By the devil’s seething rage,

Thwarts the plan of Satan’s minions;

Wins the strife from age to age;

Conquers sin and death forever,

Slams them in their steely cage.  LSB 521 v1”

Getting Published as a Photographer

A walk down to the Everest Landing a couple of years ago with my old N8008s generated this image.

Nearly two decades ago I had purchased my first AF film SLR, Nikon’s N8008s.   This was the first “serious'” camera system that I owned .   It led me into a number of things.    It certainly led me into the Nikon family of cameras and lenses.

That led me into a venture in getting images published.  I pursued opportunities to submit my images to a number of publishers on my own, in particularly, with Wisconsin Trails,,  then part of the Trails Media Group.  They had me for a while on their mailing list.   They would send me a hard copy lists  of their needs for each quarter.   Some of those “needs” turned out to be like assignments, and some were in things right out of my own part of the state that I really wanted to promote.

In 1998, I joined the local Friends of the Mountain-Bay State Trail, a local citizens group that exists to promote and enhance the use of the Mountain-Bay State Trail, an 82 mile long rail-trail running from  the Village of Weston, WI just outside of Wausau to the Village of Howard, WI just outside of Green Bay.  Wisconsin Trails had planned to publish an article on rail-trails in Northeastern Wisconsin.   That meant both the Mountain-Bay and the WioWosh State Trails.  I had a photo of one of my bicycles parked on a bridge from the WioWosh just south of Eland, WI.   The editors matched that with one from the eastern end of the Mountain- Bay State Trail by Darryl Beers, one of Wisconsin’s better known outdoor and landscape photographers.

My sister,  Julie Walraven, was then operations manager for the Wausau Canoe & Kayak Corporation   Julie  had talked me into coming down to the course on the Wisconsin near Downtown Wausau on the east channel of the Wisconsin River without realizing  that this was action sports photography which caused me to use my camera’s motor drive.   That meant the expense of purchasing film and getting it processed en-mass.   With film technology, this meant 35mm slides which had richer color than negative films and allowed for more selectivity in post-processing editing.  Both of those factors were important to publishers.  Julie was very good at feeding  me connections with photo editors, and one of those editors was Kristen McClarty, then working for National Geographic’s  Adventure Magazine.   It was a big thrill for me to come home from my day job and find out that either Kristen or one of her partners at NGA  had called for images.   I scrambled to go through my files and package these things as quickly as possible to ship them out via Fed-Ex.   I’d get a copy and a check for my work.

Kristen was the main factor in getting me to buy my first computer and establish an e-mail account.   She simply was tired of playing phone tag and did not like to call me on my cell phone because she never knew where I was or what I was doing when I got the call.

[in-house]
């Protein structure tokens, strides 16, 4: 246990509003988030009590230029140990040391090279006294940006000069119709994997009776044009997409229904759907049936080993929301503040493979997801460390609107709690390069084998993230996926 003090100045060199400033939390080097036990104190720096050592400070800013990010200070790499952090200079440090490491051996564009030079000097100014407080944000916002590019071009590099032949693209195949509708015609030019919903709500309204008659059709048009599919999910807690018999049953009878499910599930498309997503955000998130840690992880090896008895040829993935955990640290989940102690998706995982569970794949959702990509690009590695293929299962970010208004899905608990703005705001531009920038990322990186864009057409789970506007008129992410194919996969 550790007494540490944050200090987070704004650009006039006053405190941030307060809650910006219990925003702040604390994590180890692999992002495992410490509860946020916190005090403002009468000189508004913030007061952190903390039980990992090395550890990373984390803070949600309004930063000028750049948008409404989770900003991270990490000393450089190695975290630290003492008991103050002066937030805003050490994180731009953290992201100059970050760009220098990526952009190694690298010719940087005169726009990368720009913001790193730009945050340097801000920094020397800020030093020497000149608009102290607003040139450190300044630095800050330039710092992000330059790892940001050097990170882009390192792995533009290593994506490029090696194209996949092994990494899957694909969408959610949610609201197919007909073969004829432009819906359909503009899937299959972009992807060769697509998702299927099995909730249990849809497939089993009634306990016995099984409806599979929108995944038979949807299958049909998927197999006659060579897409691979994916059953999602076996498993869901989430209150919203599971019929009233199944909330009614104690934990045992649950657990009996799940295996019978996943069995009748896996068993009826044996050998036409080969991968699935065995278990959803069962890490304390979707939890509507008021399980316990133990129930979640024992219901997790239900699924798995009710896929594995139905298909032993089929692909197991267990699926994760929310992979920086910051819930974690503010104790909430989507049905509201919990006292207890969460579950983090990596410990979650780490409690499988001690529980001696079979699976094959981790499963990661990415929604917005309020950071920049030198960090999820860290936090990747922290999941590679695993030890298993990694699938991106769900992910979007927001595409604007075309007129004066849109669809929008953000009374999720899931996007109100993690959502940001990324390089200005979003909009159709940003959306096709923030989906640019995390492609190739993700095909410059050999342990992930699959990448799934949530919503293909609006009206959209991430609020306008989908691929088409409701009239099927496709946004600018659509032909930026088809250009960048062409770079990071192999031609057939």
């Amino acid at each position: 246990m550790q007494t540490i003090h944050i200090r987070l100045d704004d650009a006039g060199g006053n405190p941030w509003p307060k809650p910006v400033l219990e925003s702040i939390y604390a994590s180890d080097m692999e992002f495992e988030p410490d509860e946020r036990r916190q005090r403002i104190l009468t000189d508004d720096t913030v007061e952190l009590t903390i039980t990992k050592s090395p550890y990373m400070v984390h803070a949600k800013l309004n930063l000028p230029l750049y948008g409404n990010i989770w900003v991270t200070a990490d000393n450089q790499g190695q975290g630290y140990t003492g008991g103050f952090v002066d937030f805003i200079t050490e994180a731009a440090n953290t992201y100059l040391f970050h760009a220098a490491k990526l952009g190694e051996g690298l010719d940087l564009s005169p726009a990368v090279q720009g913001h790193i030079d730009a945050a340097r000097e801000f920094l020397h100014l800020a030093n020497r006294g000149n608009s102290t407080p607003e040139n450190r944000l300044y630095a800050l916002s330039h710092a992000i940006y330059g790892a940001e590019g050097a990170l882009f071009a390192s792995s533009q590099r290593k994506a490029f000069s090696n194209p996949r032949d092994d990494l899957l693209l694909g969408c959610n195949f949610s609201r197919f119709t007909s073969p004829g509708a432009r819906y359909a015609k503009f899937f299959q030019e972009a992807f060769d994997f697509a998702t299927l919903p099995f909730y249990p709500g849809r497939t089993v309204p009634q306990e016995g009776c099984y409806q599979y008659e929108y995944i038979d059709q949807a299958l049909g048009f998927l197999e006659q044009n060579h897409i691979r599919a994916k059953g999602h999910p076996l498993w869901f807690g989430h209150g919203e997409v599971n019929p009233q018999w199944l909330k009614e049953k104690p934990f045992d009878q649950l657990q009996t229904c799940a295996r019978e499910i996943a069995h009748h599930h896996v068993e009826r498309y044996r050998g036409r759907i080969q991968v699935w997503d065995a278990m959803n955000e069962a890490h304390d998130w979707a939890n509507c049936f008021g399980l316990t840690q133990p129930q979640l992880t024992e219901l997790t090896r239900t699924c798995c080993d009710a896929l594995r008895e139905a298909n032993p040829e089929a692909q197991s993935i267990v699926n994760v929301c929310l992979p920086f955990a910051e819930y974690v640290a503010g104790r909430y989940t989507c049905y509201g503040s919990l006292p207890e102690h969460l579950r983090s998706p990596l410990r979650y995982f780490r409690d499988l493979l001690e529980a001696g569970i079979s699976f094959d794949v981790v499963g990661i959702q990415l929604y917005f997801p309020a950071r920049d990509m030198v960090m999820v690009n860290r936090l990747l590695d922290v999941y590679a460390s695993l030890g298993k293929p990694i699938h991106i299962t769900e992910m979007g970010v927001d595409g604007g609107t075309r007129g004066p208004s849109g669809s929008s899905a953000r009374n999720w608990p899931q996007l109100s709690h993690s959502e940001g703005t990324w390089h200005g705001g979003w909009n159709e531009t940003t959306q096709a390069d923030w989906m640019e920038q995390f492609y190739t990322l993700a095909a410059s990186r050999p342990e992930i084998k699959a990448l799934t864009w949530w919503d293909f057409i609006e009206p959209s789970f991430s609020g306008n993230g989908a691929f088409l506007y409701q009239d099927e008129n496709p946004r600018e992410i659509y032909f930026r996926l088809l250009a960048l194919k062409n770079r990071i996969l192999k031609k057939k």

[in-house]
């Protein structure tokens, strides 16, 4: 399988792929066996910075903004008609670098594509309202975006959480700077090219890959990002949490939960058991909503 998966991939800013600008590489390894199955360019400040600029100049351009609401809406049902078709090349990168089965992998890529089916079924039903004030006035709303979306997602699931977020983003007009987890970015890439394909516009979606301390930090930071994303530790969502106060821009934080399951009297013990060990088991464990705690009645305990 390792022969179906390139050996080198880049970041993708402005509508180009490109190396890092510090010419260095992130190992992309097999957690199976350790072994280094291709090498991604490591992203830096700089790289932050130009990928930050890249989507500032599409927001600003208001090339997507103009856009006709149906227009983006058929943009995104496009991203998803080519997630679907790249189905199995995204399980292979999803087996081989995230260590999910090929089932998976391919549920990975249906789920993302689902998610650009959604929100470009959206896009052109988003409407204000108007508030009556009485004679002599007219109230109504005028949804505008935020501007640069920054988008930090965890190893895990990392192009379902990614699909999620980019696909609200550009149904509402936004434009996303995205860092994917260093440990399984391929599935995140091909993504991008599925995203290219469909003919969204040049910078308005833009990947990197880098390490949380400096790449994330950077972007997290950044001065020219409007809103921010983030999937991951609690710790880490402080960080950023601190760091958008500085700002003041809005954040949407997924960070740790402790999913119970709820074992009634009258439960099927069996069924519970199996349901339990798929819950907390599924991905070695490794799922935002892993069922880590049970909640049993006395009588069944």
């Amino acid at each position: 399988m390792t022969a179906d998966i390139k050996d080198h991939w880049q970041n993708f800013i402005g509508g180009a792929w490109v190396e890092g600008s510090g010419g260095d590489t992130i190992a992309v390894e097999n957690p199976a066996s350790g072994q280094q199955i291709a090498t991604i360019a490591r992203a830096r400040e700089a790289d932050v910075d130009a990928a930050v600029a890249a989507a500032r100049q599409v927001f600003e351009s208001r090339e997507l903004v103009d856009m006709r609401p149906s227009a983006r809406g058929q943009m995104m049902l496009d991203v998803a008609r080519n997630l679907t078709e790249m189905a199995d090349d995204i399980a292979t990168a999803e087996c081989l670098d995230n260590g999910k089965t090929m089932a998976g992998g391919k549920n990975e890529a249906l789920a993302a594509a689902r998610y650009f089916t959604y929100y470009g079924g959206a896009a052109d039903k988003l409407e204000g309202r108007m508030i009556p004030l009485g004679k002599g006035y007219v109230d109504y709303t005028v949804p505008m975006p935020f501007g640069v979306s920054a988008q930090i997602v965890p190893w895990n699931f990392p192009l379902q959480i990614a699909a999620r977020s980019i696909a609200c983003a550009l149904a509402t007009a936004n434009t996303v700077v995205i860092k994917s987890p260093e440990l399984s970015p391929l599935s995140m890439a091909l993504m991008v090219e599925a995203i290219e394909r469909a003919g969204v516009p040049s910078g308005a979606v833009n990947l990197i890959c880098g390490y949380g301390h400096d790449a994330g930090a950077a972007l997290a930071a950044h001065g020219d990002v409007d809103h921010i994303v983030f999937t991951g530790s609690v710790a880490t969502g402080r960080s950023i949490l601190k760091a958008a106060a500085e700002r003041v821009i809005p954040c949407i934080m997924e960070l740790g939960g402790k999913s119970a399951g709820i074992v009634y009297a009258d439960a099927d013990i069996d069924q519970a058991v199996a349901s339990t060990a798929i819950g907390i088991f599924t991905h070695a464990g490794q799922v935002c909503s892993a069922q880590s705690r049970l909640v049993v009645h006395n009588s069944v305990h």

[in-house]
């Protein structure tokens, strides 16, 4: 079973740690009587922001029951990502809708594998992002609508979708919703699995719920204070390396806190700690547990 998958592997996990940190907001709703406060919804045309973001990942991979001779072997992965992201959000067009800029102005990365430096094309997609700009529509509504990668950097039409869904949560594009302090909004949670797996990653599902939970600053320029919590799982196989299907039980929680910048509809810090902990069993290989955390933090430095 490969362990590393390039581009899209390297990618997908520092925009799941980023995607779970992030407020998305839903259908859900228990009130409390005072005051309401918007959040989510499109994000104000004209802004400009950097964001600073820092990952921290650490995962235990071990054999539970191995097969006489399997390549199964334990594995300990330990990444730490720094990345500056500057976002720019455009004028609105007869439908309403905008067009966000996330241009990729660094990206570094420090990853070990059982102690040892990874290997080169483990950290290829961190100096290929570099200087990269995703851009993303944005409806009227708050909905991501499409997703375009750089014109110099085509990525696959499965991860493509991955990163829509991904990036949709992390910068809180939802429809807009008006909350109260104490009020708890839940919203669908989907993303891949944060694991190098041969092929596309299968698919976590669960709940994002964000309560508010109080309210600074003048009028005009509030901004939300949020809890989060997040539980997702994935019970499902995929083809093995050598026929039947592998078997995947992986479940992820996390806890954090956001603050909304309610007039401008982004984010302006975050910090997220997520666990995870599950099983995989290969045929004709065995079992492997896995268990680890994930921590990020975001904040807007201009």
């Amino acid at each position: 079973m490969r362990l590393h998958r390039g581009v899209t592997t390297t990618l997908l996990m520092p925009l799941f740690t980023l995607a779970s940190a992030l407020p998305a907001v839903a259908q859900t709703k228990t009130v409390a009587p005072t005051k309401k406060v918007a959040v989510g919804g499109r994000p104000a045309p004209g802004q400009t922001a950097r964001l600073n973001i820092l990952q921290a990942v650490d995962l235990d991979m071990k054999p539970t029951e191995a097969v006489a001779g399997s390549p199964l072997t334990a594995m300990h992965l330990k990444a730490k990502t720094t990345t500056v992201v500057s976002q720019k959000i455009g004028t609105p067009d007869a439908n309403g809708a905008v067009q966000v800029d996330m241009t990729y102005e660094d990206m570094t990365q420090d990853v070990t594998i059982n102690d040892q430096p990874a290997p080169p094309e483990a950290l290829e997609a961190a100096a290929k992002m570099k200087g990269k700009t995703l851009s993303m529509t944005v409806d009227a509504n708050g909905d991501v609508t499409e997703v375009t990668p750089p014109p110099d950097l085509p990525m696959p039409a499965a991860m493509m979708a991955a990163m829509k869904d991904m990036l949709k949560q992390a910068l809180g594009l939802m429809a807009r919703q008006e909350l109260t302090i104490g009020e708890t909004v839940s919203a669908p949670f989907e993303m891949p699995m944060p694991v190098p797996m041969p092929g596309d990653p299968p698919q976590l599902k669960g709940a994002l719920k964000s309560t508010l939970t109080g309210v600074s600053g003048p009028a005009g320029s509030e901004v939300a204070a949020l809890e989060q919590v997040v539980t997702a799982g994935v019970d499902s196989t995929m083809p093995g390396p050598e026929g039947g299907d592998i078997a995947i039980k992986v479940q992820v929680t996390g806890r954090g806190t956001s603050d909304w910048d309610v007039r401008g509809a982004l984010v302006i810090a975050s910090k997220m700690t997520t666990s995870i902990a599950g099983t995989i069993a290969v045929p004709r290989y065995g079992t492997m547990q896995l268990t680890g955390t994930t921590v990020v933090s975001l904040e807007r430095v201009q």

It has been a while since  I have been published in magazines and I miss that rush.   But magazine publishers also change.  National Geographic had closed down on publishing National Geographic Adventure about 3-4 years ago, and, Kristen McClarty had also moved on first as a free lance agent, and now with the Bonnier Corporation as an editor for an entirely different kind of magazine,   Wisconsin Trails had also changed hands, and corporate headquarters.   Originally owned by Howard Mead,  it was sold to former Congressman Scott Klug who had the headquarters moved from Madison to nearby Black Earth, a small town just west of Madison.   A few years later, Wisconsin Trails was purchased by  Journal Communications and the magazine’s headquarters was also moved to Milwaukee.   Wisconsin Tails is currently staffed by Journal-Sentinel personnel.



An Ice Age Trail Winter

A stone bridge was created to cross the Plover River.

One of the many sites on the Plover River Segment

Whoever said that Wisconsin Winters are cold and drab has never walk through the wilderness of this great state.  I spend one morning in late February 2012 on the Plover River segment of the Ice Age National Scenic Trail in northeastern Marathon County.   I experienced warmth from the sunshine reflecting off the whiteness of the snow.  The cobalt blue sky adds to the colors.  Even the brown colors  of vegetation along with the deep rich greens of pines and balsams add to the scene.

Further on along the trail, one hears the bubbling and gurgling of the Plover River itself as it makes its way downstream from the headwaters near Antigo to meet with the Wisconsin in Stevens Point on the long journey to the Mississippi and the Gulf of Mexico.   Rivers like the Plover never  give in to the chilling cold of a Wisconsin winter.  They are too busy.  They have that journey to make.

During the warmer months, the Plover is a place for anglers.  Long known as a trout fishery, its cold waters continue to curve ant cut their way through the land.   The sound of a flowing river is music to my ears.